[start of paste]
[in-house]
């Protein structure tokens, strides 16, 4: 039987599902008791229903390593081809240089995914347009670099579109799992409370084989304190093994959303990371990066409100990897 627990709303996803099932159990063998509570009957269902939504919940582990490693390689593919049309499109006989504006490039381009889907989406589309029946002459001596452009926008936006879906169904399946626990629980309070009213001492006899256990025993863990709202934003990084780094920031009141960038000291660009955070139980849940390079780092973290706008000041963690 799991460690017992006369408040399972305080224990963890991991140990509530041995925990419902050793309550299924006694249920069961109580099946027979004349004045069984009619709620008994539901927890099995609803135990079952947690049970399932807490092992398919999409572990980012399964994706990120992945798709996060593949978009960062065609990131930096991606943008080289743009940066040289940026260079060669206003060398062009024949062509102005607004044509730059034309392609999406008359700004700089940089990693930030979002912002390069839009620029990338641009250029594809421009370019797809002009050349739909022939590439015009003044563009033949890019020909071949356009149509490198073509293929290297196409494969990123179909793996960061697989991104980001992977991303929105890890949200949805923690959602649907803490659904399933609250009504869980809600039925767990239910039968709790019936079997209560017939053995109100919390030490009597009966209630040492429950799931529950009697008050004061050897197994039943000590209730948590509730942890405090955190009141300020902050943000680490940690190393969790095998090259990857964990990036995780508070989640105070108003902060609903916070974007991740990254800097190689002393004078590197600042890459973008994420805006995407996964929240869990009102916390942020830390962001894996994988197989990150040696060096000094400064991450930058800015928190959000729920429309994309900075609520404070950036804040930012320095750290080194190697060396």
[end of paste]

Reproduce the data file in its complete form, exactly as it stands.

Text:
[in-house]
């Protein structure tokens, strides 16, 4: 039987599902008791229903390593081809240089995914347009670099579109799992409370084989304190093994959303990371990066409100990897 627990709303996803099932159990063998509570009957269902939504919940582990490693390689593919049309499109006989504006490039381009889907989406589309029946002459001596452009926008936006879906169904399946626990629980309070009213001492006899256990025993863990709202934003990084780094920031009141960038000291660009955070139980849940390079780092973290706008000041963690 799991460690017992006369408040399972305080224990963890991991140990509530041995925990419902050793309550299924006694249920069961109580099946027979004349004045069984009619709620008994539901927890099995609803135990079952947690049970399932807490092992398919999409572990980012399964994706990120992945798709996060593949978009960062065609990131930096991606943008080289743009940066040289940026260079060669206003060398062009024949062509102005607004044509730059034309392609999406008359700004700089940089990693930030979002912002390069839009620029990338641009250029594809421009370019797809002009050349739909022939590439015009003044563009033949890019020909071949356009149509490198073509293929290297196409494969990123179909793996960061697989991104980001992977991303929105890890949200949805923690959602649907803490659904399933609250009504869980809600039925767990239910039968709790019936079997209560017939053995109100919390030490009597009966209630040492429950799931529950009697008050004061050897197994039943000590209730948590509730942890405090955190009141300020902050943000680490940690190393969790095998090259990857964990990036995780508070989640105070108003902060609903916070974007991740990254800097190689002393004078590197600042890459973008994420805006995407996964929240869990009102916390942020830390962001894996994988197989990150040696060096000094400064991450930058800015928190959000729920429309994309900075609520404070950036804040930012320095750290080194190697060396």